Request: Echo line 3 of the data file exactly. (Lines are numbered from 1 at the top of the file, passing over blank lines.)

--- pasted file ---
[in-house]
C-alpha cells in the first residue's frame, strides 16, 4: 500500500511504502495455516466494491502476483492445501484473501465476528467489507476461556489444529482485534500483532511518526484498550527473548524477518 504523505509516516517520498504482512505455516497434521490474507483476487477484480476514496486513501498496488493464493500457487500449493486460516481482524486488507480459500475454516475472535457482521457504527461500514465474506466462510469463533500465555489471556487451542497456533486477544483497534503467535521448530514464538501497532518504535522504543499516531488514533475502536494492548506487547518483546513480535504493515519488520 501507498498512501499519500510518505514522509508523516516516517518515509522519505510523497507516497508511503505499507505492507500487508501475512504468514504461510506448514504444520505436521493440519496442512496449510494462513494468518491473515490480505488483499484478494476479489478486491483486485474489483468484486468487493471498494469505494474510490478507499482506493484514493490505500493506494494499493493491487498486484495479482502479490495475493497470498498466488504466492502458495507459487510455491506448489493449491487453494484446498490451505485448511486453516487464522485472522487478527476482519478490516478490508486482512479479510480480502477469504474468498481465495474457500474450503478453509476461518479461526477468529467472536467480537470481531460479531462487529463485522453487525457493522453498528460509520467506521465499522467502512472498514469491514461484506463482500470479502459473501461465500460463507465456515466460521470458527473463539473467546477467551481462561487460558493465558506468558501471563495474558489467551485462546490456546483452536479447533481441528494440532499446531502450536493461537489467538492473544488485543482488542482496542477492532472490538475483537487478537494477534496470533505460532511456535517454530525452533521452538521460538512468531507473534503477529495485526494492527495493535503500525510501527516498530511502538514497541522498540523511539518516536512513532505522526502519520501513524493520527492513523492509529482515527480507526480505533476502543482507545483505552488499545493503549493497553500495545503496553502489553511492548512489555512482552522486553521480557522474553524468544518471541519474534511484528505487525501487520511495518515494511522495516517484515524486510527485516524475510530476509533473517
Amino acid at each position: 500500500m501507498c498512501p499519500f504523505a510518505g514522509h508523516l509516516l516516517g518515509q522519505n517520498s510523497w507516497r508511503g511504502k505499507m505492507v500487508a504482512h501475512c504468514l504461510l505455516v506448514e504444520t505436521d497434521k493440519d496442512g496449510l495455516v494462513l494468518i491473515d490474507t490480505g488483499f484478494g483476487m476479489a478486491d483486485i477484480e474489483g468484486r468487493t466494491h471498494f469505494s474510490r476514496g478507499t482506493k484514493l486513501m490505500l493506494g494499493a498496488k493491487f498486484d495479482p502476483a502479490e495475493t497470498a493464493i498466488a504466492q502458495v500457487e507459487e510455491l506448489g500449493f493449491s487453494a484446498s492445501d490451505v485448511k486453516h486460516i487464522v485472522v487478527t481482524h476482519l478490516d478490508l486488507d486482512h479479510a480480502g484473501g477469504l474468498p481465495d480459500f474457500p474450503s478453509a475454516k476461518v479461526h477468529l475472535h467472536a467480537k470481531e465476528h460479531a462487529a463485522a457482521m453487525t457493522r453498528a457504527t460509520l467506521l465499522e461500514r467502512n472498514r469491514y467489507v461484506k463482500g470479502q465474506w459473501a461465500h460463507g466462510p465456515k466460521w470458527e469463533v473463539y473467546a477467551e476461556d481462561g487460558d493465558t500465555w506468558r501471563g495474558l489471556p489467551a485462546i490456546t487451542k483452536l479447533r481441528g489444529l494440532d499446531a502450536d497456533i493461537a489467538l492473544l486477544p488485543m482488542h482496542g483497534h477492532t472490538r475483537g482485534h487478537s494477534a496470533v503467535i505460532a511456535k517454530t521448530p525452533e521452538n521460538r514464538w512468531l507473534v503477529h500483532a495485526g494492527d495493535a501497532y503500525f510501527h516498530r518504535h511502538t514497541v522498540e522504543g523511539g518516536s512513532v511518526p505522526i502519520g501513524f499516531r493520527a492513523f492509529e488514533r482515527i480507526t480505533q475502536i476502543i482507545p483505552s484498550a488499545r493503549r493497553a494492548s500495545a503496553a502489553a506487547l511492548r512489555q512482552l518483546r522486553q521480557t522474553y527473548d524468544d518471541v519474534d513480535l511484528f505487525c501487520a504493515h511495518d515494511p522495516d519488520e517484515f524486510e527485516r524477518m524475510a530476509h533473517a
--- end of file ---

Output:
Amino acid at each position: 500500500m501507498c498512501p499519500f504523505a510518505g514522509h508523516l509516516l516516517g518515509q522519505n517520498s510523497w507516497r508511503g511504502k505499507m505492507v500487508a504482512h501475512c504468514l504461510l505455516v506448514e504444520t505436521d497434521k493440519d496442512g496449510l495455516v494462513l494468518i491473515d490474507t490480505g488483499f484478494g483476487m476479489a478486491d483486485i477484480e474489483g468484486r468487493t466494491h471498494f469505494s474510490r476514496g478507499t482506493k484514493l486513501m490505500l493506494g494499493a498496488k493491487f498486484d495479482p502476483a502479490e495475493t497470498a493464493i498466488a504466492q502458495v500457487e507459487e510455491l506448489g500449493f493449491s487453494a484446498s492445501d490451505v485448511k486453516h486460516i487464522v485472522v487478527t481482524h476482519l478490516d478490508l486488507d486482512h479479510a480480502g484473501g477469504l474468498p481465495d480459500f474457500p474450503s478453509a475454516k476461518v479461526h477468529l475472535h467472536a467480537k470481531e465476528h460479531a462487529a463485522a457482521m453487525t457493522r453498528a457504527t460509520l467506521l465499522e461500514r467502512n472498514r469491514y467489507v461484506k463482500g470479502q465474506w459473501a461465500h460463507g466462510p465456515k466460521w470458527e469463533v473463539y473467546a477467551e476461556d481462561g487460558d493465558t500465555w506468558r501471563g495474558l489471556p489467551a485462546i490456546t487451542k483452536l479447533r481441528g489444529l494440532d499446531a502450536d497456533i493461537a489467538l492473544l486477544p488485543m482488542h482496542g483497534h477492532t472490538r475483537g482485534h487478537s494477534a496470533v503467535i505460532a511456535k517454530t521448530p525452533e521452538n521460538r514464538w512468531l507473534v503477529h500483532a495485526g494492527d495493535a501497532y503500525f510501527h516498530r518504535h511502538t514497541v522498540e522504543g523511539g518516536s512513532v511518526p505522526i502519520g501513524f499516531r493520527a492513523f492509529e488514533r482515527i480507526t480505533q475502536i476502543i482507545p483505552s484498550a488499545r493503549r493497553a494492548s500495545a503496553a502489553a506487547l511492548r512489555q512482552l518483546r522486553q521480557t522474553y527473548d524468544d518471541v519474534d513480535l511484528f505487525c501487520a504493515h511495518d515494511p522495516d519488520e517484515f524486510e527485516r524477518m524475510a530476509h533473517a